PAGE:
However, this requires extended vision and long-term strategic thinking, and may require some form of limited pay-off in the short run to achieve a maximum gain in the long run.

Good relationships require compromises, and good business requires having the ability to see beyond immediate gains for the seller, and the willingness to give up some funds for the buyer. But the human condition is troubled with the desire to make quick gains. In game theory this is referred to as the Prisoner’s Dilemma. Where in theory, if only one agent defects from the rules, they may be able to make additional pay-off without having to compromise what the other agents have to.

But in reality, this agent may be able to make short-term gains, but this will negatively affect the overall result of the game, which will eventually transfer as a loss for all agents including the defected one. A seller may be able to make more profit by cheating on a few buyers, and a buyer may save money by defecting on a few payments, but eventually they will lose market credibility and overall business potential.


In Uraiqat Architects, we see design as a game. The adaptive agents are all the parties involved in the design including clients, designers, contractors, users, and all other stakeholders. The design and implementation of the projects require an agreed-upon strategy or methodology that aligns all parties and sets the logic of the game. This includes design vision, contracts, technical documents, regulations, standards, ..etc. And all of this is aimed at achieving the maximum pay-off which is a successful project. However, this is necessarily a non-zero-sum game.

In order for the project to succeed, all those agents must reach a positive payoff, the client must get a project that achieves the desired result functionally and experientially, the designer must achieve his vision and be compensated for the effort.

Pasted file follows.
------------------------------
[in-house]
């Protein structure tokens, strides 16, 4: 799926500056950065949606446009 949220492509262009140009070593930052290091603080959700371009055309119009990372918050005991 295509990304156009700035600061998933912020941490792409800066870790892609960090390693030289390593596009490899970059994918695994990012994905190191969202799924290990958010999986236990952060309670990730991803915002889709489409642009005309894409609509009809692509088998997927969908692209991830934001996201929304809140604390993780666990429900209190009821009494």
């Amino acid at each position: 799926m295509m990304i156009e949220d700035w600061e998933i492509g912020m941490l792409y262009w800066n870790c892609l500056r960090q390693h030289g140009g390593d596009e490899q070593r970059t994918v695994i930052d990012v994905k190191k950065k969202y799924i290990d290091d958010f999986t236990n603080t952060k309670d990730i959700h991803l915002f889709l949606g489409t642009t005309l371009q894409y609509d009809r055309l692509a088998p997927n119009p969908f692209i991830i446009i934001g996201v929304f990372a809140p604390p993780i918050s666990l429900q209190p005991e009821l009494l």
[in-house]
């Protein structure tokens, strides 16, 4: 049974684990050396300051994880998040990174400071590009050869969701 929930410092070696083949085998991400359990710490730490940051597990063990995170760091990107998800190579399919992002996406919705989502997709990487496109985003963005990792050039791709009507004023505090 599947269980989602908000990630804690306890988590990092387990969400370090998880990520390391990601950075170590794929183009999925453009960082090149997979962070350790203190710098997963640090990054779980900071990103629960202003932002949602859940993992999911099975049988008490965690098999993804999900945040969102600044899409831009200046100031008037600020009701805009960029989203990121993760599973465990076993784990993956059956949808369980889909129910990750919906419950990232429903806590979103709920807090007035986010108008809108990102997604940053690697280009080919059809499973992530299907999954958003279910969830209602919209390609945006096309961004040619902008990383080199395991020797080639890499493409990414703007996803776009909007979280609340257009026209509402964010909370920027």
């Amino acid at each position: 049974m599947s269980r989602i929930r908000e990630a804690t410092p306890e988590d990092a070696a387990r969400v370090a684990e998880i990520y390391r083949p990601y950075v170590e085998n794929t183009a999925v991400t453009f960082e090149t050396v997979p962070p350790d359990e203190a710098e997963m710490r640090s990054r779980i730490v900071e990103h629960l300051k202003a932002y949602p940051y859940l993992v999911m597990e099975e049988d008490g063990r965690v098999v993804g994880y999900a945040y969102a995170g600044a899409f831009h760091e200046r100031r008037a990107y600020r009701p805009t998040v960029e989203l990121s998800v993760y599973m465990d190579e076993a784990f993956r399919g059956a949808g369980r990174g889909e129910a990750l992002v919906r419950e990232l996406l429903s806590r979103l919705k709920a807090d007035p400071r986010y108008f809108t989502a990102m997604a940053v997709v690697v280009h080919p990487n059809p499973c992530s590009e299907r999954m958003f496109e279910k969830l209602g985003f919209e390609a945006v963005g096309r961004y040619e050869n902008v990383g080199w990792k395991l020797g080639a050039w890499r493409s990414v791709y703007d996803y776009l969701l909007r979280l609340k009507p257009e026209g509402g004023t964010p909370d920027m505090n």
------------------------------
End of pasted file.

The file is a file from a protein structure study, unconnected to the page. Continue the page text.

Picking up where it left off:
The contractor must build good relations and achieve some profit. The users must be comfortable and happy with the project, and all other stakeholders must feel positive about the project. If any of those agents have not realized a positive payoff, the project will suffer either from a reduced quality, time delays, defective design, conflicts, and sometimes it will completely fail to be completed.

Therefore, our approach to design is through building collaborative networks. These networks consist of all the agents working together to achieve the success of the project.

Our collaboration is built on three main pillars:

  1. Open communication channels between all the agents in all phases and aspects of the work
  2. Transparency in the transfer of information and communication between those agents
  3. Continuous feedback and learning enables the project to self-correct along the way for the best result

While it may sometimes be tempting to maximize gains in one part of the project at the expense of another, this will eventually reflect on the overall quality of the project. This is why in the first stage of any project we do extensive analysis to define the agents, or what we like to refer to as parameters and understand what the desired outcome for each is. Then the project is about the creation of a matrix where all the parts of the project achieve positive outcomes for all.